How long does it take to get a mortgage?
Buying a home is a tricky business, and aligning all the different factors can pose a logistical nightmare. You’ll want to get your mortgage advice, deal, lender and agreement decided as soon as possible so you can act fast. We look at how long it takes to get a mortgage, the impact of coronavirus, and what you need to consider.
How long will a mortgage take?
It’s normally possible to apply for a mortgage Agreement in Principle, which states what a lender is likely to lend you based on some information online or over the phone in a couple of hours. It involves you providing some basic information about your finances and a credit check, but it’s not a 100% guarantee you’ll get the full mortgage until all the paperwork has been done at a later stage.
In terms of securing a mortgage offer, there’s no hard and fast rule over the time it takes, but most of us can expect to wait around a month (between 18-40 days) from application to mortgage offer – provided the process goes smoothly and your application is relatively straight forward.
What’s the impact of COVID on the mortgage process?
Research by Butterfield Mortgages in June 2020 found half of 1,300 homebuyers they surveyed had been denied a mortgage this year, despite having an agreement in principle.
Many lenders are asking for more evidence now to ensure borrowers are financially stable, while others are no longer taking into account bonuses and overtime when they calculate how much you can afford.
Lenders have been inundated with mortgage applications over the past month and are struggling to cope with demand. At the same time, lenders continue to be kept busy with mortgage holiday applications, which have now been extended beyond June to end October 2020.
So if you are looking to see how much you can afford, start sooner rather than later.
Why does it take so long?
In normal conditions, mortgages can take a while because they involve a huge number of checks and information processing. There is a range of information the lender will have to check, which includes:
- Verifying your income by wading through wage slips, bank statements or self-assessment returns (if self-employed)
- Assessing your financial commitments and outgoings, including childcare costs
- Getting proof of your current address
- Finding details of your solicitor who’ll carry out the transaction
- Receiving your estate agent’s details
The lender will then want to conduct a mortgage valuation survey (not to be confused with a building survey) of the property you want to buy. Depending on how busy their surveyors are this can take a few days or more than a week.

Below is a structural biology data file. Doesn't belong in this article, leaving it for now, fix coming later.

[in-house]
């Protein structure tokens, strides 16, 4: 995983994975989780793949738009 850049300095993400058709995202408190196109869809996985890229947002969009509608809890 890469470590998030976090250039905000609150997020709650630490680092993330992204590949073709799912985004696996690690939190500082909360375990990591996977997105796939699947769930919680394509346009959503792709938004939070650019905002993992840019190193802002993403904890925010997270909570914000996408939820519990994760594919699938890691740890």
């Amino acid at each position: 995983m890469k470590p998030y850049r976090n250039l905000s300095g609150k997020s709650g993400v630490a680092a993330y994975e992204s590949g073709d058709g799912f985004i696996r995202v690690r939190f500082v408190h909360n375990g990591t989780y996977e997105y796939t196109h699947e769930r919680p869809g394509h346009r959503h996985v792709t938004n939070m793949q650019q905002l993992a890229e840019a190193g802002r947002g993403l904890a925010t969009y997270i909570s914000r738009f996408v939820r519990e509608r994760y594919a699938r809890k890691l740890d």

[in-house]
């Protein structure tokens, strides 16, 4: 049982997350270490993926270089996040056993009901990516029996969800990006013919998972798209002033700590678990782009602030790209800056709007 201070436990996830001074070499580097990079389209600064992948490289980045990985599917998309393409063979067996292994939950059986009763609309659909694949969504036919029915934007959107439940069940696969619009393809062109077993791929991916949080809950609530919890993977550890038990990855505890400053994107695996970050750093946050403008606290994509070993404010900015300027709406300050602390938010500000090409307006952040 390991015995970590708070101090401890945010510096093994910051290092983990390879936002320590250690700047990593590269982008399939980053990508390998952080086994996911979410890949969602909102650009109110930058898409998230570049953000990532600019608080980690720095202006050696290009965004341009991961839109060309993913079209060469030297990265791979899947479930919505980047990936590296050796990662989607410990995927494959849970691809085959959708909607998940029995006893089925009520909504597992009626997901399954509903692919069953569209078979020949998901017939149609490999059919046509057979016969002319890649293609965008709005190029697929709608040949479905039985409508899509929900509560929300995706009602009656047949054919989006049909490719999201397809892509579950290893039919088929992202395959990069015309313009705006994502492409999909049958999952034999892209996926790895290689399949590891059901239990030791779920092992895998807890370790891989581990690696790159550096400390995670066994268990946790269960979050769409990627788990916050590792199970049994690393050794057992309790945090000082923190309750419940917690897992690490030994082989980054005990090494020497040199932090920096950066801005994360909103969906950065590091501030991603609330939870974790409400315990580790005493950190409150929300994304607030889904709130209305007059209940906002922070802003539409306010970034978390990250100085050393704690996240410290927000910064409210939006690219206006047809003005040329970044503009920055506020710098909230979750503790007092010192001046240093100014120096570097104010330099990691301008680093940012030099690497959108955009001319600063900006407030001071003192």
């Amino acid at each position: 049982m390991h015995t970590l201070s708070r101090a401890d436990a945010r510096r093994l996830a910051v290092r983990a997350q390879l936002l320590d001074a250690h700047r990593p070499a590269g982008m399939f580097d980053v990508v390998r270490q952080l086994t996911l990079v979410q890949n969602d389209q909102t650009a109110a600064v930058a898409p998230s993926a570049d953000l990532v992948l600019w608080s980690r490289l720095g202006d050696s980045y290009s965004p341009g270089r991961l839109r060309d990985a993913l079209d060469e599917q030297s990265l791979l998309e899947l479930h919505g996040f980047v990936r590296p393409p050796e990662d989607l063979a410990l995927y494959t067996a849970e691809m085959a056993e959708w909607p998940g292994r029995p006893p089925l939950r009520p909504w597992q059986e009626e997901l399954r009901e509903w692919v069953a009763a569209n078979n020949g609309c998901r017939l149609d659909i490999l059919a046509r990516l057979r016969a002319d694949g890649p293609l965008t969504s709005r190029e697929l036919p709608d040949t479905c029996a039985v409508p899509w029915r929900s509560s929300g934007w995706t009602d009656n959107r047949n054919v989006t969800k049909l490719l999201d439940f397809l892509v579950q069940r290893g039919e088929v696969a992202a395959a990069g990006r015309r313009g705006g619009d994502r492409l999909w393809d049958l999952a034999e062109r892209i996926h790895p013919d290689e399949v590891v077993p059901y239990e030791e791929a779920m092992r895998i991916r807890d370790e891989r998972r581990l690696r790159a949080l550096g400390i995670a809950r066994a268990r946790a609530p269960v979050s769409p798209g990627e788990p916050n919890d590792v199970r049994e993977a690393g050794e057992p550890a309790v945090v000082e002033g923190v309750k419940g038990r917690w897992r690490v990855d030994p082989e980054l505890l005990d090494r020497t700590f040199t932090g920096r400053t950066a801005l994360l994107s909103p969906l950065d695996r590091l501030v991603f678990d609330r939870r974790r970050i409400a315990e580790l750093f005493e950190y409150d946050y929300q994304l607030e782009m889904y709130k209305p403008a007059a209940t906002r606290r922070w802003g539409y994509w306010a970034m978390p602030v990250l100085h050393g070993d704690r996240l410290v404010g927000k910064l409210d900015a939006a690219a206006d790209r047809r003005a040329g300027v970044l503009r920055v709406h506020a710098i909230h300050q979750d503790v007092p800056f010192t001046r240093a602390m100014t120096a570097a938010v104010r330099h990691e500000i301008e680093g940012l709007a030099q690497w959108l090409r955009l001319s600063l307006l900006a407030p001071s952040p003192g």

If the lender is happy with your personal financial situation, and the outcome of the valuation survey, they will offer you a mortgage.
How can I speed things up?
A mortgage broker can help speed up the process, because they are already familiar with the mortgage products on the market, including the specific criteria each lender looks for. This can considerably cut back on the time you’ll spend doing your own research and having to make appointments with or speak to individual lenders directly.
You can help speed up your mortgage application by having all the documents you’ll need handy and sending them through as soon as possible. It’s also a good idea – but not a stipulation – to make a list of all your financial outgoings as well as your income because your broker/lender will want to know that you’ll find the mortgage affordable.
How long does a mortgage offer last?
You’ll find a standard mortgage offer is typically valid for up to six months, whereas a re-mortgage is usually valid for three months (although it can also be six months). The difference is down to the fact that a purchase will typically take longer from application to completion.
Some lenders have a completion deadline instead of a time limit. If you go past this you can still use that lender for a mortgage but your criteria will be re-assessed so you’ll be starting from scratch again. If your circumstances have altered you may be offered a new deal.
- How much can I afford?
- How and when should I get a mortgage?
- How long does conveyancing take?
- Do I need a mortgage broker?
- How long does it take to buy and sell a home?
- How to make a successful mortgage application
- Self employed mortgages
- Mortgages for the over 55s
- The HOA Step-by-Step Guide to Buying a Home